Trying to Beat the Market is Not for Amateurs

Investing and Markets

There is a whole industry out there that seeks to beat market returns. This is not a task for amateurs, although a lot of amateurs don’t know they are amateurs.

We continue to marvel at how many who think that they have what it takes to beat the market fail at this miserably year after year and still manage to pretend that they know what they are doing.

Another year is now upon us, and we get to look back to see how we and others have done in 2020, not the easiest of years to invest in to be sure but still a pretty good one. The S&P 500, the benchmark that all these people chase, put in a nice 18% gain. The Nasdaq 100, always a favorite of ours since it shames the S&P 500 over time, shamed it once again with its 47% gain.

The fact that the great majority of people prefer the S&P 500 year after year shows just how bar the low is with investing, as we struggle mightily to figure out why anyone would prefer the S&P 500.

Perhaps its because investors ask so few questions that this many of them simply have not wondered yet whether they should go with the Nasdaq instead of the S&P 500. Perhaps this functions a lot like the other propaganda that is out there, we don’t think, we just obey without thought. There may not be another explanation.

Beneath the ignorance, many investors have a general feeling that the Nasdaq might perform better, although they typically have no idea of the difference because they don’t even feel the need to check. They are told that they are not supposed to think about these things, so they just don’t.

Imagine putting your future on the line with your investments but having a threshold of diligence so low that you would invest in a major index, where you are happy to put all of your stock eggs in this one basket, but not even bother to look at what other baskets you could put them in.

If you’re not going to bother comparing returns, you aren’t going to be comparing risk either, and you probably don’t even know where to start as far as comparing risk goes. There is a science behind this, where we use statistics to compare the risk of investments, and although the science isn’t perfect, it sure beats choosing to be ignorant.

It turns out that the science tells us that the S&P 500 and the Nasdaq have a similar risk profile, with the difference between them on the risk side being virtually meaningless. Why would anyone choose something with a similar risk but a much lower return? That is a big mystery, and the only plausible answer is that investors have been brainwashed to the extent that they don’t think at all about what they are doing, instead choosing to do what they are told, to mindlessly follow the crowd.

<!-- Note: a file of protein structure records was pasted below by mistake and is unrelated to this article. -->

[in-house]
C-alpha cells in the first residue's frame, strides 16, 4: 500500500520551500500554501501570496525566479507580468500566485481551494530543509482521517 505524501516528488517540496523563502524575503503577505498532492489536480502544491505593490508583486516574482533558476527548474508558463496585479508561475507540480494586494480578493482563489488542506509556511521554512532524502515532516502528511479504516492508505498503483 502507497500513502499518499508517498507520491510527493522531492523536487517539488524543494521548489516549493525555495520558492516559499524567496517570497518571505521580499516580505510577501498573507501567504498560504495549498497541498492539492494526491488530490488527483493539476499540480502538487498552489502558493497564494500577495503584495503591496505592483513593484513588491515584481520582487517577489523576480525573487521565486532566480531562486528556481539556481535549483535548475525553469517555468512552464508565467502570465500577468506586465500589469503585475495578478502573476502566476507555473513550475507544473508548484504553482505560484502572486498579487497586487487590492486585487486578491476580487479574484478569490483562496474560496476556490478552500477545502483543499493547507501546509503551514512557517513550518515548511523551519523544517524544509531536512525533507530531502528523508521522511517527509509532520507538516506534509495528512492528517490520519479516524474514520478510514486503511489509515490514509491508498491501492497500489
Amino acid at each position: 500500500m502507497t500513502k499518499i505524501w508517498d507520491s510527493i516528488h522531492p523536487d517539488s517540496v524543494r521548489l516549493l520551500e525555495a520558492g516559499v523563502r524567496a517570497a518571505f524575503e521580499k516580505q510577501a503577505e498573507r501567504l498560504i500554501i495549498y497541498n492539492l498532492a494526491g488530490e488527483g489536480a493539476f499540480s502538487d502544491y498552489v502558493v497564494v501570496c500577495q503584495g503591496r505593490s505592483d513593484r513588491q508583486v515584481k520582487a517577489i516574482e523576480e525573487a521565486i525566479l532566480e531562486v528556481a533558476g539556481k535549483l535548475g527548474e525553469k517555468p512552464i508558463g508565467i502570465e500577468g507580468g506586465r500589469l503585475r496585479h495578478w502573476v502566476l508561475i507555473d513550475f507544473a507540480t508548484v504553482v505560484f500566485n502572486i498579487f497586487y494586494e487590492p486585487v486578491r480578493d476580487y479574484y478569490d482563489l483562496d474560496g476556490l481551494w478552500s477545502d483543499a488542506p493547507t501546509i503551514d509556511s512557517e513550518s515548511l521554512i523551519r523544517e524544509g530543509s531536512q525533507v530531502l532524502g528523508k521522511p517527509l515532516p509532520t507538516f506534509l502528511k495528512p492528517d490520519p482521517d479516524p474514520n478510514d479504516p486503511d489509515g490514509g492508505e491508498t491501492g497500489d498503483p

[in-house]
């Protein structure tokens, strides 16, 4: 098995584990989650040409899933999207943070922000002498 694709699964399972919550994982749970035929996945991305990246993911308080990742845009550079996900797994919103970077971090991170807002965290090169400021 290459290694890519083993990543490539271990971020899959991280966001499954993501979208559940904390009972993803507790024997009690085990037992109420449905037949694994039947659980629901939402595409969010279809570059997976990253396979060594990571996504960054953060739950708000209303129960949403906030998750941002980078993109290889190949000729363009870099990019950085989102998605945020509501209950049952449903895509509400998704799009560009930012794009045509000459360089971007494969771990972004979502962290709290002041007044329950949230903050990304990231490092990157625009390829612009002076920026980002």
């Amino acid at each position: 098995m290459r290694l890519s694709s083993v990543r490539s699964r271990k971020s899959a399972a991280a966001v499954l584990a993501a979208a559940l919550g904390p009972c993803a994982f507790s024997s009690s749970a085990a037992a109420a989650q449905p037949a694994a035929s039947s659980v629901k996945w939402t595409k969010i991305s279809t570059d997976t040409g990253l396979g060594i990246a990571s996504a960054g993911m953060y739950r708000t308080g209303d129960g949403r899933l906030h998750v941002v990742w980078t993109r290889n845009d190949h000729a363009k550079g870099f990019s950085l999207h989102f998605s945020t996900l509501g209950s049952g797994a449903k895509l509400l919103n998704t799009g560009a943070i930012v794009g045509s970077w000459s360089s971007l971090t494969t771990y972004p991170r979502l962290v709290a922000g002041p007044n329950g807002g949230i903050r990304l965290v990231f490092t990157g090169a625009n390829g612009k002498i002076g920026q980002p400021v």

That wouldn’t be such a bad thing if the people who pulled their puppet strings knew what they were doing, providing sound advice, even providing advice that wasn’t just stupid, but sadly that’s not the case. Standard and Poor’s is a completely apt name for this index, choosing the standard without thought and remaining poor, or at least a lot poorer than you would be if not for falling for this mindless ruse.

Making standard investments and remaining poorer doesn’t satisfy everyone though, and many seek to beat these standardly mundane results by seeking to choose their own baskets of stocks to seek to better this standard. The standard they want to beat is the S&P 500, and this should be a very easy task actually, if you know what you are doing that is.

The problem is, so few of us do, and the rest is lost in their own delusions which causes them to fail to even beat this mediocre index year after year. Some give up, with the attitude that if you can’t beat ‘em, join ‘em, but many carry on failing, with a tolerance for failure that may even seem limitless.

We write quite often on this topic, in complete amazement, and the problem is that so few are amazed with this investing butchery that there are lots of people out there to try to wake up. It’s also that time of year again, when everyone puts together their top picks for the coming year, and while we’ll have some for you this year as well, the important thing isn’t the picks but to understand the why behind all of this.